The circumstances influencing aflatoxin intake in Mozambique form a complex network of challenges to be addressed, some natural and technical, and other social. The natural and technical just require some expertise, resources and technology. The social aspects are more delicate and sensitive. How to effectively change people’s habits and traditions? How to reduce production if there is hunger internally and international incentive to mitigate food insecurity? Figure 1 shows a summary of what was covered in the present section, with some modifications.
Where along the food chain have the aflatoxins been found in Mozambique? Figure 2 is a meta-analysis showing where most samples were drawn from. Yet, it is important to note that different samples were considered separately, even if collected at the same time for the same study.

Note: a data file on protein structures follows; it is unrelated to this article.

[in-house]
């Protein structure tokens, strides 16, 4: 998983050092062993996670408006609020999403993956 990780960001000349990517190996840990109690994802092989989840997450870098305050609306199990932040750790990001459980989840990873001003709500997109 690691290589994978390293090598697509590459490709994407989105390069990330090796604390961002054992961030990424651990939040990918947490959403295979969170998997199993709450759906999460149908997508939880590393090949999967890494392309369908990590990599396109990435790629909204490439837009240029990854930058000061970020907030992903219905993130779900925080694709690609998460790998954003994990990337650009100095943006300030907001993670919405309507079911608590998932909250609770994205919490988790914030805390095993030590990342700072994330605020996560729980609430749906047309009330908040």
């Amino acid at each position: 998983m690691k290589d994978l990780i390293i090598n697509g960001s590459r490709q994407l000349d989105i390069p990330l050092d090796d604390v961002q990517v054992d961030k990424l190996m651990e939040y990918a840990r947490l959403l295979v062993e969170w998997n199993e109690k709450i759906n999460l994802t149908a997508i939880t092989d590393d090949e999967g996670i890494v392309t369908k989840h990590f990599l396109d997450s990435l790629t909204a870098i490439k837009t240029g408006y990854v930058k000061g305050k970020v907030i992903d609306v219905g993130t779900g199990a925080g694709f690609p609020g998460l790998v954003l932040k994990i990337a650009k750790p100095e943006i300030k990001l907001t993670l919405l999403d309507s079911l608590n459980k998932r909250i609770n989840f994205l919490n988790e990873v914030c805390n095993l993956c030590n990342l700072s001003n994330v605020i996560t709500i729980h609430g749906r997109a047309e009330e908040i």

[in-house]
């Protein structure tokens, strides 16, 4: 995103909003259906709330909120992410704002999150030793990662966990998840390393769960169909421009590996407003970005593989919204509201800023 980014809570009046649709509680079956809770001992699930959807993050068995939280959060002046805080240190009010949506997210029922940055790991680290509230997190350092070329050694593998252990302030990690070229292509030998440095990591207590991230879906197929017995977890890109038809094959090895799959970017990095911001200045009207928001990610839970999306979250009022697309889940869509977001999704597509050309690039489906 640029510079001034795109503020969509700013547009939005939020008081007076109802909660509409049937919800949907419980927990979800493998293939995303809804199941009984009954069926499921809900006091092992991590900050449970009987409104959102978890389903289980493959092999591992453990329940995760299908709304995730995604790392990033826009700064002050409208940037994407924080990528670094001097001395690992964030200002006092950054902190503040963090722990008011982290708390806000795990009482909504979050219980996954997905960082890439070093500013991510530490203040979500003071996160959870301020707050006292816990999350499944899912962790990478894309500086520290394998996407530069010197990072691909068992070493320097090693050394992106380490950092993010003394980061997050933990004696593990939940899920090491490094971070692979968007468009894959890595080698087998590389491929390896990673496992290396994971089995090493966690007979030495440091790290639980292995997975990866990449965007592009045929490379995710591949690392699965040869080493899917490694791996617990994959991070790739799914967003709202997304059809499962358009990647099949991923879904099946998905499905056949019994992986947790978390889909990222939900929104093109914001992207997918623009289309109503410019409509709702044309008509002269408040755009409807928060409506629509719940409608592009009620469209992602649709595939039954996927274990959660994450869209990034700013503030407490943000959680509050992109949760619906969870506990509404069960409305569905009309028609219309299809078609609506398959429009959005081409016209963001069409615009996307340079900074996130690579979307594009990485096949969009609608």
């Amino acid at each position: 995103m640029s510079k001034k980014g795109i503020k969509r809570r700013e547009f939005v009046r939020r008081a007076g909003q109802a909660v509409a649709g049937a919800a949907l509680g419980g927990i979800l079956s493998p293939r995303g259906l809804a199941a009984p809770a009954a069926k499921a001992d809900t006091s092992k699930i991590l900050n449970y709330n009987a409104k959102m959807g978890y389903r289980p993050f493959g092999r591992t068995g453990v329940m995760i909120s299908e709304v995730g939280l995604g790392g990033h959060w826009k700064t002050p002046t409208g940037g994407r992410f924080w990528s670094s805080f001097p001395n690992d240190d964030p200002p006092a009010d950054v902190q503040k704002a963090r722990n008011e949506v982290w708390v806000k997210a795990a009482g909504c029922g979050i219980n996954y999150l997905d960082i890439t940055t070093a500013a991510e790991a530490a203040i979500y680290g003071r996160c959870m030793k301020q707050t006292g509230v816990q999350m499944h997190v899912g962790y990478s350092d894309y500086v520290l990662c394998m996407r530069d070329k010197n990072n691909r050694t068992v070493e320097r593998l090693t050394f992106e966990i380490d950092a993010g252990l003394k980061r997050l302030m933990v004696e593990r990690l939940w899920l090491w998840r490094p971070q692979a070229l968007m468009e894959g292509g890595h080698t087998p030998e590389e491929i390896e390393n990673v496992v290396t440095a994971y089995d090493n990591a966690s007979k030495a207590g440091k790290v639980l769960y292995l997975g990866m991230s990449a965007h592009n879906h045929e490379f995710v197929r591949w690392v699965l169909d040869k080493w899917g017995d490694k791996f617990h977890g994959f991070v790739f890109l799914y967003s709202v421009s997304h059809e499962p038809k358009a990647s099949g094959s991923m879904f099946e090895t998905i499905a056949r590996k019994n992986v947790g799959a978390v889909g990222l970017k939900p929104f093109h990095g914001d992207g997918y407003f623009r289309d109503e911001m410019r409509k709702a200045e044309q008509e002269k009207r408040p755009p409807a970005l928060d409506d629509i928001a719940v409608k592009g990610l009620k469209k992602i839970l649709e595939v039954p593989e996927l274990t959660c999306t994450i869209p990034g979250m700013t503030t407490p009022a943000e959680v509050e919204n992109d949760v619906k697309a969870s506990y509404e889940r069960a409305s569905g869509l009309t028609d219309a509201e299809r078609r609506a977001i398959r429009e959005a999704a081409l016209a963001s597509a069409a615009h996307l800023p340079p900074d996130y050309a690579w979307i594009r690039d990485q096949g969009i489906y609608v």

The majority of samples were purchased in farmers’ markets and shops, probably because at this stage the products are considered ready for domestic consumption. Samples from abattoirs were also already approved for commercialization [8]. Furthermore, it is likewise easier to get samples in this way, with no need of permission from some ethics committee if the researchers can afford the price. Additional samples were collected during harvest, post-harvest; certainly in experimental fields. The samples from households shall be regarded as the ultimate evidence of exposure, though these were related to the medical studies by Van Rensburg et al. [7] and possibly outdated.
The quantity of samples contaminated seems to increase as they move from farm to market (Figure 3).
This is probably in part due to pest management and the existence of natural enemies in the farm. Furthermore, the product is mixed during transportation and storage, increasing the odds of cross-contamination. However, the level of contamination per sample showed a different trend. It appeared to be the lowest the factory and market but abruptly increased in the households.